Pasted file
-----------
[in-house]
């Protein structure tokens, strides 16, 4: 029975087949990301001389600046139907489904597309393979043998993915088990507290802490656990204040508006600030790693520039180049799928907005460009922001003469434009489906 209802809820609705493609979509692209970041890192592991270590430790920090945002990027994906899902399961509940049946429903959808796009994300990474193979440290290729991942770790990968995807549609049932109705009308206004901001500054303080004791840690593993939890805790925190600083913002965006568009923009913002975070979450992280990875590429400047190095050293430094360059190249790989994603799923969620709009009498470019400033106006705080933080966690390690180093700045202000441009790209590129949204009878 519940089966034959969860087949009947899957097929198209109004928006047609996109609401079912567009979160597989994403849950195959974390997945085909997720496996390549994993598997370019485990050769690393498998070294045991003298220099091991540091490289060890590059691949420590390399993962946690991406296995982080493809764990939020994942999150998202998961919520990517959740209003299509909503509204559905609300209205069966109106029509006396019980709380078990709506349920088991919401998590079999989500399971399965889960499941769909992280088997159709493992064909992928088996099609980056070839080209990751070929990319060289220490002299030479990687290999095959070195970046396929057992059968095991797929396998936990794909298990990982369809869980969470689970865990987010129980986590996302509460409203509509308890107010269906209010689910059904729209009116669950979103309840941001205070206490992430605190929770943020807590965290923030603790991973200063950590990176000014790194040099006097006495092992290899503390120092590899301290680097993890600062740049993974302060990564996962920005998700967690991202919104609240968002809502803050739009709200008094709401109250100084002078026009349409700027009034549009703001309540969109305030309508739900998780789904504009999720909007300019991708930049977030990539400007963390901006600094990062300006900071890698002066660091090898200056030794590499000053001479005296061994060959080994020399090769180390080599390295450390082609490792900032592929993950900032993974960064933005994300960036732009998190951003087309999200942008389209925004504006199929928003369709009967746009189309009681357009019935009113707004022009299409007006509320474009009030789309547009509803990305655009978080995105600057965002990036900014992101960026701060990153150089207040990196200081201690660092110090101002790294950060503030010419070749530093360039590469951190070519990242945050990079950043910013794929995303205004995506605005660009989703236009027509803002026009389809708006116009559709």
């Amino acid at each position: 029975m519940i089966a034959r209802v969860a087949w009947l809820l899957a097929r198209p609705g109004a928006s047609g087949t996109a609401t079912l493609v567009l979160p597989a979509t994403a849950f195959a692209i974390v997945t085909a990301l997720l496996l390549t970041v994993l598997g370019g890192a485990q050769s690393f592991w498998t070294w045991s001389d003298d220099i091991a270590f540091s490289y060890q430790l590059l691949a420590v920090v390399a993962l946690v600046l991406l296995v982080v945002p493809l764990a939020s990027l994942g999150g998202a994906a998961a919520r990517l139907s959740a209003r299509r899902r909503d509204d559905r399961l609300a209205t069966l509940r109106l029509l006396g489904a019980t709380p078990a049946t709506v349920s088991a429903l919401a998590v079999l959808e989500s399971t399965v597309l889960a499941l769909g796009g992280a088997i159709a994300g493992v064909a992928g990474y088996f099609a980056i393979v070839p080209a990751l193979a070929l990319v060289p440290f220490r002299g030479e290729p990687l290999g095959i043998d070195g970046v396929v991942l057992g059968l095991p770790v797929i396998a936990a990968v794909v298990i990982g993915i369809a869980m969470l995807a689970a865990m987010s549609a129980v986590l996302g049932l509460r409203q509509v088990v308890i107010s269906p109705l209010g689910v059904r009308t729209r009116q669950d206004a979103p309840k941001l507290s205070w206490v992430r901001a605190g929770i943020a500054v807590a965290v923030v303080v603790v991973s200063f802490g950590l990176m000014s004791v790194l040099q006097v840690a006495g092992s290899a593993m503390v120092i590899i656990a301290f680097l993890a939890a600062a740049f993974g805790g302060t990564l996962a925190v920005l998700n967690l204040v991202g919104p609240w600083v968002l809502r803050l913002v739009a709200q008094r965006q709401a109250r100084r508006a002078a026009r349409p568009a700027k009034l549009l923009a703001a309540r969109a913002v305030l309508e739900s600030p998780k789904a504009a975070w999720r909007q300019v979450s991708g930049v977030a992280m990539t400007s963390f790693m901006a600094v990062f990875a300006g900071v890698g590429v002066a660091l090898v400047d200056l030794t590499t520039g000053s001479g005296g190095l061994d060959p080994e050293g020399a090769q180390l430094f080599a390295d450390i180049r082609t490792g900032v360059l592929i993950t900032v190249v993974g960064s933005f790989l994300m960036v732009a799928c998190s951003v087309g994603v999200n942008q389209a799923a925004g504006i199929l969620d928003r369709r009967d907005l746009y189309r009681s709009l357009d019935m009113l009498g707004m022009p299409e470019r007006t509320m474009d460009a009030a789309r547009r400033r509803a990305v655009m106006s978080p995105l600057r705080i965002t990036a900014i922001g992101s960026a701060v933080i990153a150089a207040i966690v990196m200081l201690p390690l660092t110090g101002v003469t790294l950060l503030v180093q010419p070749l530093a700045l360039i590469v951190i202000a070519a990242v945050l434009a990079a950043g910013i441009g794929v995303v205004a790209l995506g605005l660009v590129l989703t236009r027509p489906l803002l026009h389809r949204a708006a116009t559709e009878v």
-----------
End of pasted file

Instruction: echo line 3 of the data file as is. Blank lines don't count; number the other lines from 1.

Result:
């Amino acid at each position: 029975m519940i089966a034959r209802v969860a087949w009947l809820l899957a097929r198209p609705g109004a928006s047609g087949t996109a609401t079912l493609v567009l979160p597989a979509t994403a849950f195959a692209i974390v997945t085909a990301l997720l496996l390549t970041v994993l598997g370019g890192a485990q050769s690393f592991w498998t070294w045991s001389d003298d220099i091991a270590f540091s490289y060890q430790l590059l691949a420590v920090v390399a993962l946690v600046l991406l296995v982080v945002p493809l764990a939020s990027l994942g999150g998202a994906a998961a919520r990517l139907s959740a209003r299509r899902r909503d509204d559905r399961l609300a209205t069966l509940r109106l029509l006396g489904a019980t709380p078990a049946t709506v349920s088991a429903l919401a998590v079999l959808e989500s399971t399965v597309l889960a499941l769909g796009g992280a088997i159709a994300g493992v064909a992928g990474y088996f099609a980056i393979v070839p080209a990751l193979a070929l990319v060289p440290f220490r002299g030479e290729p990687l290999g095959i043998d070195g970046v396929v991942l057992g059968l095991p770790v797929i396998a936990a990968v794909v298990i990982g993915i369809a869980m969470l995807a689970a865990m987010s549609a129980v986590l996302g049932l509460r409203q509509v088990v308890i107010s269906p109705l209010g689910v059904r009308t729209r009116q669950d206004a979103p309840k941001l507290s205070w206490v992430r901001a605190g929770i943020a500054v807590a965290v923030v303080v603790v991973s200063f802490g950590l990176m000014s004791v790194l040099q006097v840690a006495g092992s290899a593993m503390v120092i590899i656990a301290f680097l993890a939890a600062a740049f993974g805790g302060t990564l996962a925190v920005l998700n967690l204040v991202g919104p609240w600083v968002l809502r803050l913002v739009a709200q008094r965006q709401a109250r100084r508006a002078a026009r349409p568009a700027k009034l549009l923009a703001a309540r969109a913002v305030l309508e739900s600030p998780k789904a504009a975070w999720r909007q300019v979450s991708g930049v977030a992280m990539t400007s963390f790693m901006a600094v990062f990875a300006g900071v890698g590429v002066a660091l090898v400047d200056l030794t590499t520039g000053s001479g005296g190095l061994d060959p080994e050293g020399a090769q180390l430094f080599a390295d450390i180049r082609t490792g900032v360059l592929i993950t900032v190249v993974g960064s933005f790989l994300m960036v732009a799928c998190s951003v087309g994603v999200n942008q389209a799923a925004g504006i199929l969620d928003r369709r009967d907005l746009y189309r009681s709009l357009d019935m009113l009498g707004m022009p299409e470019r007006t509320m474009d460009a009030a789309r547009r400033r509803a990305v655009m106006s978080p995105l600057r705080i965002t990036a900014i922001g992101s960026a701060v933080i990153a150089a207040i966690v990196m200081l201690p390690l660092t110090g101002v003469t790294l950060l503030v180093q010419p070749l530093a700045l360039i590469v951190i202000a070519a990242v945050l434009a990079a950043g910013i441009g794929v995303v205004a790209l995506g605005l660009v590129l989703t236009r027509p489906l803002l026009h389809r949204a708006a116009t559709e009878v």